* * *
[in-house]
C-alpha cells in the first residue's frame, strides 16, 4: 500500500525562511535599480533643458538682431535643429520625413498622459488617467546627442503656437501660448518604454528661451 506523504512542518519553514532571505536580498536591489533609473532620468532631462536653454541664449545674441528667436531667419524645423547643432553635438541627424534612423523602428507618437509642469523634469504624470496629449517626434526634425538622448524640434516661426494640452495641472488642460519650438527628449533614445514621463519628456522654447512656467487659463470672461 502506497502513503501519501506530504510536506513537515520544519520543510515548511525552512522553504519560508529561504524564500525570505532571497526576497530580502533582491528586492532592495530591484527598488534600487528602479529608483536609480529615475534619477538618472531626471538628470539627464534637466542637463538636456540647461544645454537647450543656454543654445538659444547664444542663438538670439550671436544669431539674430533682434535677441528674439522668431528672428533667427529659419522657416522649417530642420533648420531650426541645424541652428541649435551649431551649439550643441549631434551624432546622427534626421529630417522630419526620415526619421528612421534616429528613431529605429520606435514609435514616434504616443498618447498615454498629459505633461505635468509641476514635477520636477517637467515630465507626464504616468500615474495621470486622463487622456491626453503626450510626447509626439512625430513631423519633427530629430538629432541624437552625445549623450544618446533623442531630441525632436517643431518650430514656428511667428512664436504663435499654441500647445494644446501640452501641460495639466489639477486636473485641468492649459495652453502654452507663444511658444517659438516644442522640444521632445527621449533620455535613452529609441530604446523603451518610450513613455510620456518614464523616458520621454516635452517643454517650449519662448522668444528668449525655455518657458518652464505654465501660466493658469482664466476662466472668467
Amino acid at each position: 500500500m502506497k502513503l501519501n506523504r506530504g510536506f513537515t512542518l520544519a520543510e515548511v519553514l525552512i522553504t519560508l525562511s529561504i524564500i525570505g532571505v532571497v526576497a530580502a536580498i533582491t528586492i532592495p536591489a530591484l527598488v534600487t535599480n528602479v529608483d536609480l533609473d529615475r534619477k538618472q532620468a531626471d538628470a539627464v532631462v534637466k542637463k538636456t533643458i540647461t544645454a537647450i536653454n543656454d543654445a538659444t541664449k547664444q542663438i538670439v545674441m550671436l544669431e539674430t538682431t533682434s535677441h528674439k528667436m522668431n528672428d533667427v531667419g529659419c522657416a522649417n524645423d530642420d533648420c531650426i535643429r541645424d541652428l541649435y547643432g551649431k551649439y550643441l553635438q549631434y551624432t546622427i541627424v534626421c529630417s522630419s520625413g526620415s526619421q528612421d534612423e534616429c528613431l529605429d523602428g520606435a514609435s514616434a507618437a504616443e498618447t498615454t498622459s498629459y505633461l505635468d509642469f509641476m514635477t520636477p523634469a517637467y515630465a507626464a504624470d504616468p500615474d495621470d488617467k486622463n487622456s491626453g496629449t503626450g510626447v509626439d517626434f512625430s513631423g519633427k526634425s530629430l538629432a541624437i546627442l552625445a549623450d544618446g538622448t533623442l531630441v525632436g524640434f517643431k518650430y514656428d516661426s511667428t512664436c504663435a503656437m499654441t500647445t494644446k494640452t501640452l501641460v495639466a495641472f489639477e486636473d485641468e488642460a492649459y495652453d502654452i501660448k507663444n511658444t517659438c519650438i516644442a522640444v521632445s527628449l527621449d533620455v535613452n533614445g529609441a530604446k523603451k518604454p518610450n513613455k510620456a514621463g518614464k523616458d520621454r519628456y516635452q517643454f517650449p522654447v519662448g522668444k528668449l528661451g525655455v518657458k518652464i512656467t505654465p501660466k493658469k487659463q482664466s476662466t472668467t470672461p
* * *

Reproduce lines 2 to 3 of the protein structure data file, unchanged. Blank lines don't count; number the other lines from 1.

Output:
C-alpha cells in the first residue's frame, strides 16, 4: 500500500525562511535599480533643458538682431535643429520625413498622459488617467546627442503656437501660448518604454528661451 506523504512542518519553514532571505536580498536591489533609473532620468532631462536653454541664449545674441528667436531667419524645423547643432553635438541627424534612423523602428507618437509642469523634469504624470496629449517626434526634425538622448524640434516661426494640452495641472488642460519650438527628449533614445514621463519628456522654447512656467487659463470672461 502506497502513503501519501506530504510536506513537515520544519520543510515548511525552512522553504519560508529561504524564500525570505532571497526576497530580502533582491528586492532592495530591484527598488534600487528602479529608483536609480529615475534619477538618472531626471538628470539627464534637466542637463538636456540647461544645454537647450543656454543654445538659444547664444542663438538670439550671436544669431539674430533682434535677441528674439522668431528672428533667427529659419522657416522649417530642420533648420531650426541645424541652428541649435551649431551649439550643441549631434551624432546622427534626421529630417522630419526620415526619421528612421534616429528613431529605429520606435514609435514616434504616443498618447498615454498629459505633461505635468509641476514635477520636477517637467515630465507626464504616468500615474495621470486622463487622456491626453503626450510626447509626439512625430513631423519633427530629430538629432541624437552625445549623450544618446533623442531630441525632436517643431518650430514656428511667428512664436504663435499654441500647445494644446501640452501641460495639466489639477486636473485641468492649459495652453502654452507663444511658444517659438516644442522640444521632445527621449533620455535613452529609441530604446523603451518610450513613455510620456518614464523616458520621454516635452517643454517650449519662448522668444528668449525655455518657458518652464505654465501660466493658469482664466476662466472668467
Amino acid at each position: 500500500m502506497k502513503l501519501n506523504r506530504g510536506f513537515t512542518l520544519a520543510e515548511v519553514l525552512i522553504t519560508l525562511s529561504i524564500i525570505g532571505v532571497v526576497a530580502a536580498i533582491t528586492i532592495p536591489a530591484l527598488v534600487t535599480n528602479v529608483d536609480l533609473d529615475r534619477k538618472q532620468a531626471d538628470a539627464v532631462v534637466k542637463k538636456t533643458i540647461t544645454a537647450i536653454n543656454d543654445a538659444t541664449k547664444q542663438i538670439v545674441m550671436l544669431e539674430t538682431t533682434s535677441h528674439k528667436m522668431n528672428d533667427v531667419g529659419c522657416a522649417n524645423d530642420d533648420c531650426i535643429r541645424d541652428l541649435y547643432g551649431k551649439y550643441l553635438q549631434y551624432t546622427i541627424v534626421c529630417s522630419s520625413g526620415s526619421q528612421d534612423e534616429c528613431l529605429d523602428g520606435a514609435s514616434a507618437a504616443e498618447t498615454t498622459s498629459y505633461l505635468d509642469f509641476m514635477t520636477p523634469a517637467y515630465a507626464a504624470d504616468p500615474d495621470d488617467k486622463n487622456s491626453g496629449t503626450g510626447v509626439d517626434f512625430s513631423g519633427k526634425s530629430l538629432a541624437i546627442l552625445a549623450d544618446g538622448t533623442l531630441v525632436g524640434f517643431k518650430y514656428d516661426s511667428t512664436c504663435a503656437m499654441t500647445t494644446k494640452t501640452l501641460v495639466a495641472f489639477e486636473d485641468e488642460a492649459y495652453d502654452i501660448k507663444n511658444t517659438c519650438i516644442a522640444v521632445s527628449l527621449d533620455v535613452n533614445g529609441a530604446k523603451k518604454p518610450n513613455k510620456a514621463g518614464k523616458d520621454r519628456y516635452q517643454f517650449p522654447v519662448g522668444k528668449l528661451g525655455v518657458k518652464i512656467t505654465p501660466k493658469k487659463q482664466s476662466t472668467t470672461p